It’s true that Stacy was not always kind to Kathleen during the first part of their relationship and that she later kept Drew’s dark secret for three years. However, she was only a teenager when they met and was no doubt under a good deal of control by Drew, so I factor that in when I think about her behavior towards Kathleen. I admit with some discomfort that I do find Stacy culpable to a degree for protecting Drew and providing him with an alibi.

That said, I guess I don’t dwell on it or feel anger towards her at this point because although I learned those facts of the case very early on, they were so eclipsed by the transgressions of Peterson himself.

In our country you have the right to be tried for your crimes and judged by a jury of your peers. Stacy Peterson was robbed of that right while her husband received the full benefit of the legal system. In my opinion, Drew Peterson was Stacy’s self-appointed judge, jury and executioner and he meted out a death sentence not as a matter of justice, but in order to hide a crime of his own. I think someday it will be proven in court that he killed her out of cowardice and greed. No matter what she might have been charged with, the sentence would not have been to be murdered at the hands of someone who had sworn to love and protect her.

I never think “shame on Stacy” because she never benefited from her right to representation and never got a fair day in court. She was abruptly silenced and denied the chance to either explain her actions or to defend herself against the slanderous accusations that have been made by Peterson and his lawyers since her disappearance.

It’s especially galling when you think about the fact that while Drew Peterson has now been convicted of the murder of Kathleen Savio, he still has parental rights over Stacy’s children and can legally keep her family from spending time with them.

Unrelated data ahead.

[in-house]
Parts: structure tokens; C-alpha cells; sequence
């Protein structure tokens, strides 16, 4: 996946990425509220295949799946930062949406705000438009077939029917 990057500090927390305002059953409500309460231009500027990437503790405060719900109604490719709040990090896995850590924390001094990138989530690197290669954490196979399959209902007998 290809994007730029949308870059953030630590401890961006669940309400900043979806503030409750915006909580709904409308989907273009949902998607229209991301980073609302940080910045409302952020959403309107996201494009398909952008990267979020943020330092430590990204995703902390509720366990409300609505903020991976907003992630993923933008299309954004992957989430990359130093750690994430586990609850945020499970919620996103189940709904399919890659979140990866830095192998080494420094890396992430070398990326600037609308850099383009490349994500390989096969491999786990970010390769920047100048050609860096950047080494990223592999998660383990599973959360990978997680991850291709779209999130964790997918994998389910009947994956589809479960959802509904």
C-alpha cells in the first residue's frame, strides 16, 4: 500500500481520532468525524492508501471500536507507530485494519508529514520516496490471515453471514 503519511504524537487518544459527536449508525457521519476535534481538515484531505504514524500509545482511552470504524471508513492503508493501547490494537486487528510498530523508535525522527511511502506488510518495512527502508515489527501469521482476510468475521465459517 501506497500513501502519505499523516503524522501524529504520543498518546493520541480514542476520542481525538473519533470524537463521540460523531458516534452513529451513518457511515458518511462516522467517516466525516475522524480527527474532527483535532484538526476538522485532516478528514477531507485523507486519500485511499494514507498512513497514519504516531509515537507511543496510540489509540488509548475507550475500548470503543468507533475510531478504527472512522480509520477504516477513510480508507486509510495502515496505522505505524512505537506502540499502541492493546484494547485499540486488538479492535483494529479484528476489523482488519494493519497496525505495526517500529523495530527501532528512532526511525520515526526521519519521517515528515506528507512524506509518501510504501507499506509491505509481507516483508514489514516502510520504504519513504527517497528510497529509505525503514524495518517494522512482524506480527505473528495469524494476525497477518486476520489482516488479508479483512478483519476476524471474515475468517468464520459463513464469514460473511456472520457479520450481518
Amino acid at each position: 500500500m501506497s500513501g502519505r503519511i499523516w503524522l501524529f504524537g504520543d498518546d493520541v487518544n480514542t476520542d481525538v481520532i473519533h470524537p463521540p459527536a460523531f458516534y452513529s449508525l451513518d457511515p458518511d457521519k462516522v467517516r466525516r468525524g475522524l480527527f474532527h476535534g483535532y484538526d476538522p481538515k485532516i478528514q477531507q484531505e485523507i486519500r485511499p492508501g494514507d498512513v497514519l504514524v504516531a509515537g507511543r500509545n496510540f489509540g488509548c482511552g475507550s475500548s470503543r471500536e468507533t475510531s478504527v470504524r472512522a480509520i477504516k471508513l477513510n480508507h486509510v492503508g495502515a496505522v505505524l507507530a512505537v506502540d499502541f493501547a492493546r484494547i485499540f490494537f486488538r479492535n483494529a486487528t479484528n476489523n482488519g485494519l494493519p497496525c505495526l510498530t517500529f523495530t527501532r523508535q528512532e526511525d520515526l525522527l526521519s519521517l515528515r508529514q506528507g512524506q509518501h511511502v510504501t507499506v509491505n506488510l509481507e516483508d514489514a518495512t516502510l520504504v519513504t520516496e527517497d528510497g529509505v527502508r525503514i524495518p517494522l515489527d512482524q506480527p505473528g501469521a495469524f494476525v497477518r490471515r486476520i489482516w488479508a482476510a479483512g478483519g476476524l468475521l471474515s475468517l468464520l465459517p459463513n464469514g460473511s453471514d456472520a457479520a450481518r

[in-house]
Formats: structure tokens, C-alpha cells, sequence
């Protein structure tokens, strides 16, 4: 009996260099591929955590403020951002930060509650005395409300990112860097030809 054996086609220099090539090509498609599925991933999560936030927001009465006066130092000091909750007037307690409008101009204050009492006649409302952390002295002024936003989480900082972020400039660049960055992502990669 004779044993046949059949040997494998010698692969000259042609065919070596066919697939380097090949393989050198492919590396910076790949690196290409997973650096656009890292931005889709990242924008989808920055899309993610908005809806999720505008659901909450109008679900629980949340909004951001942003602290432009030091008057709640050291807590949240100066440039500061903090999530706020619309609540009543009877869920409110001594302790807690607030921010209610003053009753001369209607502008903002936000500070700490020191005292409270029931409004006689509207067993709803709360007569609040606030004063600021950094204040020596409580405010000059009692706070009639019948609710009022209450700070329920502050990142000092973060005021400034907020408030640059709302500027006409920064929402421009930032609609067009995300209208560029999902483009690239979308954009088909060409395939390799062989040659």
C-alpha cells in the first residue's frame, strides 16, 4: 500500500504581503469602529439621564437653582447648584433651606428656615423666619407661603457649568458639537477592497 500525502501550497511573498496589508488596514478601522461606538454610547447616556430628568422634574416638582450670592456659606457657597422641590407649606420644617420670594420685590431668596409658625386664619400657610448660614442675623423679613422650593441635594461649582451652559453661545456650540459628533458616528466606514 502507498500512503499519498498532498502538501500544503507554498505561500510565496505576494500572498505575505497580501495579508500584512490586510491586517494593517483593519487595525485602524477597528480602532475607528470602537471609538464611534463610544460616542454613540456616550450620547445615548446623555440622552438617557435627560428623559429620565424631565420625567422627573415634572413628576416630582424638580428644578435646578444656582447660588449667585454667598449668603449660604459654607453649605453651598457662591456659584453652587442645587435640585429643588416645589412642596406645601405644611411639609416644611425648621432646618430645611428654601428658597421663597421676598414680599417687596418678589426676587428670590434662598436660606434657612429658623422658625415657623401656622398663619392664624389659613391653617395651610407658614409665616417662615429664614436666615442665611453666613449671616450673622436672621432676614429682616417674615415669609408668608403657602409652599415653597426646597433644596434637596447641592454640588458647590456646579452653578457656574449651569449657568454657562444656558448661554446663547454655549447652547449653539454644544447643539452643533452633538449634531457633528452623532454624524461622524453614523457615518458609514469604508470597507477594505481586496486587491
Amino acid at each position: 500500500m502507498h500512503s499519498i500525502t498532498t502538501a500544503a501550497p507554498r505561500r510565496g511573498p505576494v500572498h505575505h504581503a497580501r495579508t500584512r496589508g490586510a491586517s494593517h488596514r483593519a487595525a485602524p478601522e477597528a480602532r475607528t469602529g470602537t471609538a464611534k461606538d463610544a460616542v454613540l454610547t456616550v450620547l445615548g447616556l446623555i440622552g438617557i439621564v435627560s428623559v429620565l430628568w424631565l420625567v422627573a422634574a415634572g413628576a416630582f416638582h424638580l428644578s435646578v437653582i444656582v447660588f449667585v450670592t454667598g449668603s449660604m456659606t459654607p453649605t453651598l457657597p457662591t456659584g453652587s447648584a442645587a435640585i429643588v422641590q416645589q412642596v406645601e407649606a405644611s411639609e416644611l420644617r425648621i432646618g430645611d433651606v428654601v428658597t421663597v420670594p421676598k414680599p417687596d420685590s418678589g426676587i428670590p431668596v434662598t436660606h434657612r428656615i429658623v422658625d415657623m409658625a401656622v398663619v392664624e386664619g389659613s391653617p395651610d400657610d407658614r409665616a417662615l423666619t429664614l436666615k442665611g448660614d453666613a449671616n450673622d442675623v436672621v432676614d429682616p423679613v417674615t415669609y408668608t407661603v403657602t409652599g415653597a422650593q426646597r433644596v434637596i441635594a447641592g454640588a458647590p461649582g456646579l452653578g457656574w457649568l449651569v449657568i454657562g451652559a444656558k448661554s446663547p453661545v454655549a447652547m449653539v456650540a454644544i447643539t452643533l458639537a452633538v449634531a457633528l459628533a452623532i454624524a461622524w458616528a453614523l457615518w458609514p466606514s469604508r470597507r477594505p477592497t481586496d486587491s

Even if you feel that Stacy Peterson deserved punitive measures for not speaking up about the murder sooner, I don’t think there are many who would say that she hasn’t paid the price ten times over and then some.

She didn’t deserve to be killed and her children didn’t deserve to be robbed of their mother.

I try to take my cue from the Savio family who have found it in their hearts to put aside any resentment and have stood by the Cales to work towards getting justice for both Stacy and Kathleen. If the only people in the world who have a legitimate reason to be angry have demonstrated that they can get over it, so can you.

And of course there’s only one appropriate question to ask today: Where is Stacy?

~~~~~~~~~~~~~~~~~~~~~~~~~~~~~~~~~~~~~~~~~~~~~
~By commenting you agree to be bound by the rules of this blog. You can contact admins directly by sending an email to petersonstory@gmail.com.~

The following HTML tags are allowed: <a href=""> <abbr> <acronym> <b> <blockquote> <cite> <pre> <em> <i> <q> <strike> <strong>

Drew Peterson Update: Gossip, Rumors and Innuendo